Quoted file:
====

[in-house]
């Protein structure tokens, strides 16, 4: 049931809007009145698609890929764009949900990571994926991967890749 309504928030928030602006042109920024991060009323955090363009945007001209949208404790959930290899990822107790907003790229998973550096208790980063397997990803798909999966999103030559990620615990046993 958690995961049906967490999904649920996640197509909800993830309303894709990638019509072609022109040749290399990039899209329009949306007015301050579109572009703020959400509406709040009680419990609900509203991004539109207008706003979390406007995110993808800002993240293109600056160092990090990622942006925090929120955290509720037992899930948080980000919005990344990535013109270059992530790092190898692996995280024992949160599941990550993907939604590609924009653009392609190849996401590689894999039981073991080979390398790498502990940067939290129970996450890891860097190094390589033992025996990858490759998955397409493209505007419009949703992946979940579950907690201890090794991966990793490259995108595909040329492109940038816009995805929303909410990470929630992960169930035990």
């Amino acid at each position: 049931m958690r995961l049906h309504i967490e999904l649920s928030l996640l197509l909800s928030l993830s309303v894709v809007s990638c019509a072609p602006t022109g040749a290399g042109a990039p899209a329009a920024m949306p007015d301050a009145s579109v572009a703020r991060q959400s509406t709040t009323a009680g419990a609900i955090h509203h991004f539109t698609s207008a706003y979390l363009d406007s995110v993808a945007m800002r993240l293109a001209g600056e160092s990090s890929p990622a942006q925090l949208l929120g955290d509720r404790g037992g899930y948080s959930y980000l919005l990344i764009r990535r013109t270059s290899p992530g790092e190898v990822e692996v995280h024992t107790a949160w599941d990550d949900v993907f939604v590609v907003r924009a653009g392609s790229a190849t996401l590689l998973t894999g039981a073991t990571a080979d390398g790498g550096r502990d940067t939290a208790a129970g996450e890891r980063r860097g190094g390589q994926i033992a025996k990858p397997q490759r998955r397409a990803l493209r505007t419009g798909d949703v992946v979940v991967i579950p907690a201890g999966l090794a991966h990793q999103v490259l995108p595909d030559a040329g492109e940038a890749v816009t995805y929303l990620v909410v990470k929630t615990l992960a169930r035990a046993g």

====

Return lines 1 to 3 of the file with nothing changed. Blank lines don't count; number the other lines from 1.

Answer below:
[in-house]
């Protein structure tokens, strides 16, 4: 049931809007009145698609890929764009949900990571994926991967890749 309504928030928030602006042109920024991060009323955090363009945007001209949208404790959930290899990822107790907003790229998973550096208790980063397997990803798909999966999103030559990620615990046993 958690995961049906967490999904649920996640197509909800993830309303894709990638019509072609022109040749290399990039899209329009949306007015301050579109572009703020959400509406709040009680419990609900509203991004539109207008706003979390406007995110993808800002993240293109600056160092990090990622942006925090929120955290509720037992899930948080980000919005990344990535013109270059992530790092190898692996995280024992949160599941990550993907939604590609924009653009392609190849996401590689894999039981073991080979390398790498502990940067939290129970996450890891860097190094390589033992025996990858490759998955397409493209505007419009949703992946979940579950907690201890090794991966990793490259995108595909040329492109940038816009995805929303909410990470929630992960169930035990």
């Amino acid at each position: 049931m958690r995961l049906h309504i967490e999904l649920s928030l996640l197509l909800s928030l993830s309303v894709v809007s990638c019509a072609p602006t022109g040749a290399g042109a990039p899209a329009a920024m949306p007015d301050a009145s579109v572009a703020r991060q959400s509406t709040t009323a009680g419990a609900i955090h509203h991004f539109t698609s207008a706003y979390l363009d406007s995110v993808a945007m800002r993240l293109a001209g600056e160092s990090s890929p990622a942006q925090l949208l929120g955290d509720r404790g037992g899930y948080s959930y980000l919005l990344i764009r990535r013109t270059s290899p992530g790092e190898v990822e692996v995280h024992t107790a949160w599941d990550d949900v993907f939604v590609v907003r924009a653009g392609s790229a190849t996401l590689l998973t894999g039981a073991t990571a080979d390398g790498g550096r502990d940067t939290a208790a129970g996450e890891r980063r860097g190094g390589q994926i033992a025996k990858p397997q490759r998955r397409a990803l493209r505007t419009g798909d949703v992946v979940v991967i579950p907690a201890g999966l090794a991966h990793q999103v490259l995108p595909d030559a040329g492109e940038a890749v816009t995805y929303l990620v909410v990470k929630t615990l992960a169930r035990a046993g």